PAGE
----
P1030719 lettuce 7 january cropWe love the climate here, with one reservation – the arid summer with its eight weeks of over-40° days. The winter is mild enough for us to have lettuce and radish fresh from the garden, and even to have an occasional barbecue. The evenings are cold, though, and we light the wood fire in the living room for warmth and comfort. Because we grow the fuel we are happy to use it!

P1030620 evening december in living room

In January we spent time on the internet finding some interesting heritage plants that would suit our climate and buying their seeds. I prepared a large vegetable plot and Janet sowed peas – hundreds of them. Our aim was to benefit from the rain and mild temperatures in February, so legumes could be harvested very early and the soil improved well before summer.

Janet and peas They all sprouted and now, in early April, the pods are maturing. We will soon have lots of peas in our freezer.

In mid February, whilst I was pruning olive trees, Janet sowed seeds for “sweet chocolate” peppers, early orange peppers, frilly chillies, Basque chillies and black Hungarian chillies into little compost cells, which then went into two heated propagators given to us by her sister Helen a few years ago.

real seeds bartlett chilliShe misted them daily with water, and these warmed seeds lived in the conservatory where, thanks to extra warmth from the plentiful sunshine, they germinated.

When I was in England Janet used some of her time to move the seedlings into pots and to sow more seeds into cells – golden cherry tomatoes, Latah bush tomatoes, purple tomatillos (these are not tomatoes at all), Tamra cucumbers and musk melon seeds. Again the plant incubators worked their magic and by the end of March she had potted nearly two hundred unusual plantlets. J repotting March14

With such an early start these plants should also be ready for harvesting before the heat of summer arrives. It’s exciting to look forward to trying these exotica on our plates ! We are already proud that we always have something home grown or home made with every meal, but goulash made with our Hungarian chillies, our orange peppers,  our Bulgarian yoghourt, our salad with our own olive oil, own bread, own wine . . . has got to be a winner !  We will definitely not be getting a cow for beef though – the water requirement for its fodder is too high, and we couldn’t leave it for even one day.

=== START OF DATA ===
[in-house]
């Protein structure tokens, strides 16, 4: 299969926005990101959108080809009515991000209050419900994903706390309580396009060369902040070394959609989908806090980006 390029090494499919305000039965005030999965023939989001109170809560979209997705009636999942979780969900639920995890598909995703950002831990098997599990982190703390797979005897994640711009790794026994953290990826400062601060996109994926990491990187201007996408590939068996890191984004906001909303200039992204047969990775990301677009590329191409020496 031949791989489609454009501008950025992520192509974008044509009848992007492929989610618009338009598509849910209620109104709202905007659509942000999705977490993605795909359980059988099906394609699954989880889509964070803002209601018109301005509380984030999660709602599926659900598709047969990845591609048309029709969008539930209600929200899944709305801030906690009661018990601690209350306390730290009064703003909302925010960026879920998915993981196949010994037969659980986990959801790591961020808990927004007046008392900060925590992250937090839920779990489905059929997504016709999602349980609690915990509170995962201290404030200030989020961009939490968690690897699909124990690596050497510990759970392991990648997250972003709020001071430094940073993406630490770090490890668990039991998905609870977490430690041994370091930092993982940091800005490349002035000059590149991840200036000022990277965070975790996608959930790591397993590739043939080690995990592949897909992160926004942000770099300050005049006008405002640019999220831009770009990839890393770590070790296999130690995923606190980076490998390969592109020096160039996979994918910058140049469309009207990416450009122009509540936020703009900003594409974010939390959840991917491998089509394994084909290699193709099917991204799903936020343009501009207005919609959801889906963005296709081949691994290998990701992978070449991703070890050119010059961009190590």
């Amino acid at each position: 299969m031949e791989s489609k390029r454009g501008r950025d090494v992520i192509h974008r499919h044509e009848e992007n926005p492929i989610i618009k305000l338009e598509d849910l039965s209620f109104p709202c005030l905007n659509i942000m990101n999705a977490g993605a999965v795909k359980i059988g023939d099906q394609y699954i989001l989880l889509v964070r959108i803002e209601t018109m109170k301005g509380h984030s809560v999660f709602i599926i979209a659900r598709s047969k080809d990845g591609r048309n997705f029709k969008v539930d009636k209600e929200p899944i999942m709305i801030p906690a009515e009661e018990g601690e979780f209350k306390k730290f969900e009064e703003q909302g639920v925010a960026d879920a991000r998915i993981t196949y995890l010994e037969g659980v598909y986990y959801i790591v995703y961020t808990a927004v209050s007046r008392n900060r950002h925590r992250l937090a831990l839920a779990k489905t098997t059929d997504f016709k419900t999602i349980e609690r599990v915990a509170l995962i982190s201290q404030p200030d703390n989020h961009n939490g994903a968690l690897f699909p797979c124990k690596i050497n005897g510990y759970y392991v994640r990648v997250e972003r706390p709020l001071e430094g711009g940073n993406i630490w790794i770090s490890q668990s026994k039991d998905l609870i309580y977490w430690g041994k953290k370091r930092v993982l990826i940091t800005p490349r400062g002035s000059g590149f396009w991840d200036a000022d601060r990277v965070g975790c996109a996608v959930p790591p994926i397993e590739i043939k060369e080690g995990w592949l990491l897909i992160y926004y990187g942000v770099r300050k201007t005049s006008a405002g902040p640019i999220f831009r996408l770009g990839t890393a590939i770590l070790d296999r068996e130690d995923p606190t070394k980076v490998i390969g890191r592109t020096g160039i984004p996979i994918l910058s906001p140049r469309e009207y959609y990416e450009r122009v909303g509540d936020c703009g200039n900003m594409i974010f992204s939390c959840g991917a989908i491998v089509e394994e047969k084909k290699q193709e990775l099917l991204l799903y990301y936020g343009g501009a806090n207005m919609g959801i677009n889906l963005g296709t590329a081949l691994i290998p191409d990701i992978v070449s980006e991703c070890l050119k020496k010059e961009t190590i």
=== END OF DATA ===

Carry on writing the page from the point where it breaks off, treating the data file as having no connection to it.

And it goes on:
I visited England for three weeks in March whilst Janet stayed on the farm looking after our hundreds of onion plants, her seedlings, and Harry the Dog. Eighteen months ago doggo nearly died so she decided to change his regime to energise him. He has a high protein diet of meat or fish in the evening and for breakfast a three-egg omelette with meat scraps or bacon in it. He has unexpectedly kept going well, and is nearly fourteen now, the equivalent for a human of almost a hundred years old. He has lost his sight and hearing, and can only walk a few yards from home. He sleeps most of the time (as you see in the second picture, above) and seems happy. In exchange for the immense good he has done us our efforts now seem fair. I’m so glad we have lots of video of him leaping about and looning around when he was younger !


Coping with life on the quinta is becoming easier now we are getting used to the growing seasons, how to deal with our water supply, maintenance of agricultural machinery and so on. We are still learning a lot about managing our lives though, and becoming happier through it.

Sowing cereal in November

Sowing cereal in November

However since late February we have had neither UK satellite television nor radio; the broadcasts have been moved onto a new tighter beam satellite. Although the internet has provided a replacement, the quality certainly isn’t high. Thank goodness for YouTube, Top Documentaries and DVD boxed sets of series – Dalziel and Pascoe, Carnivale, Downton Abbey. Like thousands of ex-pats scattered through Iberia and France, we love the internet, as we can keep in contact with our families through voip (almost free phone calls), Skype (videophone on the big screen) and Facetime. We buy a lot of books and stuff from Amazon, who delivered everything to our door  – until 3rd April, when they announced that they would no longer do free delivery, but charge £6.50 postage on a paperback and more for everything else. This is on top of Portugal having no Kindle service and no Amazon music download facility. Apple offer a very stripped-down service without iTunes, and eBay pulled out of Portugal last year, although Spain is still supported. It seems that there is a concerted plan to ensure our country remains very much third-world, marginalised. This is mostly acceptable to us, but it is plain that Portugal is definitely being snubbed by the Eurocrats. Having said that, we are very happy to be living here!